Ocean Park

Dude, immerse yourself in the funky, beachy vibe and grab yourself an off the richter crib in Ocean Park. Dewey St. marks the dividing line between Ocean Park and Venice to the south; it’s separated from Sunset Park to the east by Lincoln Blvd. and Pico defines its northern border with Mid-City. Two things to consider if you plan on moving to Ocean Park: the traffic is pretty bad and most of the parking for residents is on-street. Overall, though, Ocean Park is a hip, fun neighborhood. Zip: 90405

Sunset Park

Although you’ll find the occasional modern building in the Sunset Park neighborhood, most of the homes were built in the 1940s when Douglas Aircraft populated the place with 40,000 employees. Sunset Park lies south of Pico Blvd. and north of Dewey, with Lincoln defining its western border and Centinella its eastern. It features tree-lined streets, many with views of the city or greenbelt. You’ll find most of the condos, apartments and townhouses on the areas eastern edge. Use the 90405 zip code when searching for a place in Sunset Park but be careful, because this zip also includes areas west of Lincoln, which is in the Ocean Park neighborhood.

Best of luck finding your Santa Monica apartment, from the looks of it it’d be pretty hard to go wrong.

Rent Report
Santa Monica

August 2017 Santa Monica Rent Report

Welcome to the August 2017 Santa Monica Rent Report. In this report, we'll evaluate trends in the Santa Monica rental market, including comparisons to cities throughout the metro, state, and nation.

Santa Monica rents increase sharply over the past month

Santa Monica rents have increased 1.7% over the past month, and are up significantly by 4.7% in comparison to the same time last year. Currently, median rents in Santa Monica stand at $1,680 for a one-bedroom apartment and $2,160 for a two-bedroom. This is the sixth straight month that the city has seen rent increases after a decline in January. Santa Monica's year-over-year rent growth leads the state average of 4.2%, as well as the national average of 2.9%.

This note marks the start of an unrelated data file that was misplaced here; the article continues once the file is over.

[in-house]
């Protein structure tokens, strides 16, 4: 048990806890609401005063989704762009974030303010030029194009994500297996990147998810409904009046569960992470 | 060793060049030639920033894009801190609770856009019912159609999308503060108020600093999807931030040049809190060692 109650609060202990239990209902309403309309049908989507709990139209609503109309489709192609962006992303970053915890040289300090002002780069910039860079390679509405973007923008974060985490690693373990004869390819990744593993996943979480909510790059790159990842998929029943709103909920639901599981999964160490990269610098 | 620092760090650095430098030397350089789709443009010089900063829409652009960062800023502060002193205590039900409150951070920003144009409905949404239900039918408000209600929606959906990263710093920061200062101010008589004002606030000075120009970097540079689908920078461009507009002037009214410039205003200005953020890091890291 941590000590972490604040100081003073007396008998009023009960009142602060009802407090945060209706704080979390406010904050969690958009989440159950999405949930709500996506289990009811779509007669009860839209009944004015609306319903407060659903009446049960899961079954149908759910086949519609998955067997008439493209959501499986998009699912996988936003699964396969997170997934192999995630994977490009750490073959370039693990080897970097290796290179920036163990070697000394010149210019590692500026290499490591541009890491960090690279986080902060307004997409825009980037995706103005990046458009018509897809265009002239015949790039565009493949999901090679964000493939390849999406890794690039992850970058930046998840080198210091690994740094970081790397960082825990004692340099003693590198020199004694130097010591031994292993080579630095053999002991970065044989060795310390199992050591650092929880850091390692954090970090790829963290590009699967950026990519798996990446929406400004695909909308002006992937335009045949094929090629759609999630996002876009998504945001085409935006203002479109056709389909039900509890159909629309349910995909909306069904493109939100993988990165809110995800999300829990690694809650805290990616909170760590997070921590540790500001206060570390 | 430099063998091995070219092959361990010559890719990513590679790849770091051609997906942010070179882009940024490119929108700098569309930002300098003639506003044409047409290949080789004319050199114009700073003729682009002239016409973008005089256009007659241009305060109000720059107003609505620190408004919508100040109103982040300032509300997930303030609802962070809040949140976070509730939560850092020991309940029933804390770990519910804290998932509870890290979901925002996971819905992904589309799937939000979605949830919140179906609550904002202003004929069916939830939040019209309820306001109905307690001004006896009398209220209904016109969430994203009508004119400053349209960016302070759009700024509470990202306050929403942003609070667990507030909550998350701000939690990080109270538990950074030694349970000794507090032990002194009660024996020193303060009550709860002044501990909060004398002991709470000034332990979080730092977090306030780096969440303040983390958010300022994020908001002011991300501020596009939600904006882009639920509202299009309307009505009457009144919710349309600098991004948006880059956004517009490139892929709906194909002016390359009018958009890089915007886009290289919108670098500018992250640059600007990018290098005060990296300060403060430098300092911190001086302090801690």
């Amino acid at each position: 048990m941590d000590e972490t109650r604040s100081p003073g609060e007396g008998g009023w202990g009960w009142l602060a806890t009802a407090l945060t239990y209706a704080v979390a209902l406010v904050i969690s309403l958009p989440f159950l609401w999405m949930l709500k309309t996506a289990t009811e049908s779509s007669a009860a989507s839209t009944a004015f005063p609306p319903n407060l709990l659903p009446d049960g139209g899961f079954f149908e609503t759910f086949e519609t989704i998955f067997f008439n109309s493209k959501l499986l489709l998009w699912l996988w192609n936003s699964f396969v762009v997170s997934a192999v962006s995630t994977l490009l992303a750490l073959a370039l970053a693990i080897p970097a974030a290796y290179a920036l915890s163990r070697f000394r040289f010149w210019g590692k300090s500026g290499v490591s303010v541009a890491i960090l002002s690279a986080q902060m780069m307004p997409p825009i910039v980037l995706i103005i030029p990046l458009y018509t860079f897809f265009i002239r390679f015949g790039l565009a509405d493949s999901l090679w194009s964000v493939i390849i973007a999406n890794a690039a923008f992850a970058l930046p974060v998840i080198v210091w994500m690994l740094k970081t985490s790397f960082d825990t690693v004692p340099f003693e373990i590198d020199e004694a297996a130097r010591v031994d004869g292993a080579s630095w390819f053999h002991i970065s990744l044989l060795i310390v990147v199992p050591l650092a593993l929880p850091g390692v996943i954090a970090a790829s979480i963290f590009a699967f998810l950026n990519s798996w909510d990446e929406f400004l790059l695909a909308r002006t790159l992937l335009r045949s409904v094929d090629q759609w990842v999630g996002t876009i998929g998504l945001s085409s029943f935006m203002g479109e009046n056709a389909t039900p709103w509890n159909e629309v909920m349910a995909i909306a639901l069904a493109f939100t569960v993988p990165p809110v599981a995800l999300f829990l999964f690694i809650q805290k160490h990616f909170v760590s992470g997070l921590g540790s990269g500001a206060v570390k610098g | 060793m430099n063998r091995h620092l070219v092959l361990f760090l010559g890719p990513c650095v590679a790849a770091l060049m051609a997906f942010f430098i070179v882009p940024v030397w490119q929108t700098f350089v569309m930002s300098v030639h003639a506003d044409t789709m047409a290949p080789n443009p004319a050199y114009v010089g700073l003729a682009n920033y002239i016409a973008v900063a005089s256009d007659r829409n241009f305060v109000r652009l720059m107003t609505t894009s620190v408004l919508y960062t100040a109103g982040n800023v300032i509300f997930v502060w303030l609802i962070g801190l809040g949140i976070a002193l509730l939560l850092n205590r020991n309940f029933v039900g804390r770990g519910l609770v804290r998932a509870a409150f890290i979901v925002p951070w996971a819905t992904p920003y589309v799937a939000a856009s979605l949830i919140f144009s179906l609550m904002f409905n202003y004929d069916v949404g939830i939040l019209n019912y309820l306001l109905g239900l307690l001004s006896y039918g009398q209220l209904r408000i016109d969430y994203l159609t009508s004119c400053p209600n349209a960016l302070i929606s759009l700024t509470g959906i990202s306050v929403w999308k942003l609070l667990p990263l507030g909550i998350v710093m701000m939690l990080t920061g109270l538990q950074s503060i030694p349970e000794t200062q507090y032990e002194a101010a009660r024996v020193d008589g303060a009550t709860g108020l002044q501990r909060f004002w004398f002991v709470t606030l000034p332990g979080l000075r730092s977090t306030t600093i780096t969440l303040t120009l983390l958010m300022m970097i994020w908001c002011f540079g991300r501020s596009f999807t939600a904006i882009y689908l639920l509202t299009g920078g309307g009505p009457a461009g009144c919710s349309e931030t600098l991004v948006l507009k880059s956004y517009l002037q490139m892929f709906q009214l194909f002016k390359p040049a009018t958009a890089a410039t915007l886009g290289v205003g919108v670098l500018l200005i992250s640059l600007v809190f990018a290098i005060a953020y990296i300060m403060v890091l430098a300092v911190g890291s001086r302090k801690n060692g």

Rents rising across the Los Angeles Metro

Throughout the past year, rent increases have been occurring not just in the city of Santa Monica, but across the entire metro. Prices rose year-over-year in all of the 10 largest Los Angeles area cities that we have data for. Rents also increased in other areas of the state, with California as a whole logging rent growth of 4.2% over the past year. Here's a look at how rents compare across some of the largest cities in the metro, as well as the rest of the state.

  • Pomona has the least expensive rents in the Los Angeles metro, with a two-bedroom median of $1,470; the city has also experienced the fastest rent growth in the metro, with a year-over-year increase of 10.0%.
  • Over the past month, Huntington Beach has seen the biggest rent drop in the metro, with decline of 0.6%. Median two-bedrooms there cost $2,350, while one-bedrooms go for $1,830.